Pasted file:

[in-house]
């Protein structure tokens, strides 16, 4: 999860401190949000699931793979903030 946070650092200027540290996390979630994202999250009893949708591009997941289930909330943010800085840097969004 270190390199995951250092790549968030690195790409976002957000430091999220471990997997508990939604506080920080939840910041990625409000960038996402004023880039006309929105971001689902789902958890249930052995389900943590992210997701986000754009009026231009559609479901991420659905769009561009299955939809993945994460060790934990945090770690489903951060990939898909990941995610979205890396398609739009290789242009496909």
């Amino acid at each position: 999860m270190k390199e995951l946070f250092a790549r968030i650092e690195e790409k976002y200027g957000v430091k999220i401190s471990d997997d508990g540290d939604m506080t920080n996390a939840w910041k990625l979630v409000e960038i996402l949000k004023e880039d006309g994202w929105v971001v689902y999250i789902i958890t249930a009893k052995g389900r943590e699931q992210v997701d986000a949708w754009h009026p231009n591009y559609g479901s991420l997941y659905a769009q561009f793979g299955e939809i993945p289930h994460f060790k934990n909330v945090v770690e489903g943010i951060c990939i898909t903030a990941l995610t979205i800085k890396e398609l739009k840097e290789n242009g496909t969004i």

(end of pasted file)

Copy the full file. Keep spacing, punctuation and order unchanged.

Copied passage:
[in-house]
């Protein structure tokens, strides 16, 4: 999860401190949000699931793979903030 946070650092200027540290996390979630994202999250009893949708591009997941289930909330943010800085840097969004 270190390199995951250092790549968030690195790409976002957000430091999220471990997997508990939604506080920080939840910041990625409000960038996402004023880039006309929105971001689902789902958890249930052995389900943590992210997701986000754009009026231009559609479901991420659905769009561009299955939809993945994460060790934990945090770690489903951060990939898909990941995610979205890396398609739009290789242009496909």
């Amino acid at each position: 999860m270190k390199e995951l946070f250092a790549r968030i650092e690195e790409k976002y200027g957000v430091k999220i401190s471990d997997d508990g540290d939604m506080t920080n996390a939840w910041k990625l979630v409000e960038i996402l949000k004023e880039d006309g994202w929105v971001v689902y999250i789902i958890t249930a009893k052995g389900r943590e699931q992210v997701d986000a949708w754009h009026p231009n591009y559609g479901s991420l997941y659905a769009q561009f793979g299955e939809i993945p289930h994460f060790k934990n909330v945090v770690e489903g943010i951060c990939i898909t903030a990941l995610t979205i800085k890396e398609l739009k840097e290789n242009g496909t969004i």